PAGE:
Despite advances in the treatment of HF, morbidity and mortality remain high, and there are considerable unmet needs in the Region. These include a need to increase understanding of HF, how to diagnose HF promptly, and the benefits of treatment among the public, healthcare workers, and policy makers. A lack of HF education for physicians, nurses, and other healthcare providers, as well as for patients and their families/caregivers, needs to be addressed. There is also a need to establish multidisciplinary teams (MDTs) for the management of patients with HF, and to identify quality measures to monitor performance and improve patient outcomes. The Region also suffers from limited resources for long-term patient follow-up, such as dedicated HF clinics and measures/protocols to prevent hospital re-admissions.

An important factor in improving patient outcomes is implementation of practices that follow guideline recommendations. It is recognized that adherence to guidelines for the selection of appropriate medication class(es), titrated to target dosages, improves patient outcomes [24, 25]. This may be important to address in the Region, as data from the recent QUALIFY study indicated that a relatively high proportion of patients in Asia and the Middle East, compared with Caucasian patients, were on treatment regimens with poor adherence to guideline recommendations [25]. In addition, practical measures such as establishing MDTs for the management of patients with HF, with structured discharge planning, provision of educational materials to encourage self-care and the set-up of outpatient HF management programs, along with the assessment of key performance indicators (KPIs), may improve patient outcomes [26, 27].

In this article, we propose a set of resources (a “HF Toolbox”) to guide the management of patients with acute HF (AHF) and patients with chronic HF with reduced ejection fraction (HFrEF), in line with current recommendations, and to support the formation and enhancement of HF programs in the Region. The HF Toolbox will be useful for all healthcare professionals (HCPs) who manage patients with AHF and patients with chronic HFrEF and may be particularly useful for centers that would like to have, or have already initiated, a set-up of a HF program. By facilitating the management of patients, the HF Toolbox will be valuable, particularly when the treating physician is not a cardiology specialist, as is often the case in the Region.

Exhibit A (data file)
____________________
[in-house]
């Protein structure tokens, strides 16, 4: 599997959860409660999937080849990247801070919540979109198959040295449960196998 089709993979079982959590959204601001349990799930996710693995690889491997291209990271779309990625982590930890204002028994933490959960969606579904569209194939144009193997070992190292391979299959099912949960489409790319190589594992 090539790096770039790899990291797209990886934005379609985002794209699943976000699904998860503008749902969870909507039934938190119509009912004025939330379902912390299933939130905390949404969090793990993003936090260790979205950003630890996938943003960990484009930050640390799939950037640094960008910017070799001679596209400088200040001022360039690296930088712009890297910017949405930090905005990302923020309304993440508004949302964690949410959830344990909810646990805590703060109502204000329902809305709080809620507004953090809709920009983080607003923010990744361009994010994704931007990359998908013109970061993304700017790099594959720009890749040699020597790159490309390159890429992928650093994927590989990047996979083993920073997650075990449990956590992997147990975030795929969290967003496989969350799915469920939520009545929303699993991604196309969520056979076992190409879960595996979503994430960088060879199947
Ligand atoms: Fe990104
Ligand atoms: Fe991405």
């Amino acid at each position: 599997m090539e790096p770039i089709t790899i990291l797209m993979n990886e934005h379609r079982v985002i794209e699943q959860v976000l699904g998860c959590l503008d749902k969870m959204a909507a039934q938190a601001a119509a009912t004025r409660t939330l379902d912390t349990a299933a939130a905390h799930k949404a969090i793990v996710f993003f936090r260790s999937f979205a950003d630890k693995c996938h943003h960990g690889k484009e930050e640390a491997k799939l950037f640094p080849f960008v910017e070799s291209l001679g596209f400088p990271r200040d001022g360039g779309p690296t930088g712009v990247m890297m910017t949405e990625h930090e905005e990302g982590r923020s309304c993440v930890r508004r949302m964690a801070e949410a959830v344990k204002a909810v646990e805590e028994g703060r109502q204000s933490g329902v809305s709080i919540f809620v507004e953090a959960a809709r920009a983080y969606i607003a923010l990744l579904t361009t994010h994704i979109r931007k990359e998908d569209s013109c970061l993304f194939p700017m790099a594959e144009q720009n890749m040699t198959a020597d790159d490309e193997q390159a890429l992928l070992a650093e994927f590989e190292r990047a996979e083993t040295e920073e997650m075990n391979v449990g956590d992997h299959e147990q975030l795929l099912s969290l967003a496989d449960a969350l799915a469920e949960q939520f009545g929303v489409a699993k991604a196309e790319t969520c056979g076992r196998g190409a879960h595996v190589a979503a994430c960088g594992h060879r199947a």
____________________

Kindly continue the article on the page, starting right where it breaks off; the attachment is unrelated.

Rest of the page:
We have developed a HF Toolbox to simplify the management of patients with HF from the presentation in the Emergency Room (ER), through hospital admission to outpatient care. The HF Toolbox is intended to guide the management of patients with AHF and patients with chronic HFrEF. As medical experts from across the Region with many years of experience in the management of patients with HF, we selected key resources for inclusion within the HF Toolbox that would help optimize the management of these patients (Fig. 1).

Fig. 1.

An overview of the Heart Failure Toolbox.

Fig. 1.

An overview of the Heart Failure Toolbox.

Close modal

This HF Toolbox has been developed in line with the current guidelines for the management of HF, with the aim of demonstrating how to implement these standards in practice. The HF Toolbox comprises checklists, algorithms, and templates, as well as other practical resources. The resources included are not exhaustive but represent an approach to facilitate the management of patients with HF, based on our experiences, current evidence, and international guidelines. Tools are intended to provide general guidance to support the management of patients, rather than specific, step-by-step guidance.

The selected tools provide a core resource for MDTs and include resources recommended by international professional societies, and items that we (the authors) have developed as a group. Given that the MDT is involved in addressing the needs of patients with HF throughout their journey (from presentation at the ER through to hospital admission and outpatient care), some resources will be of use in more than one setting.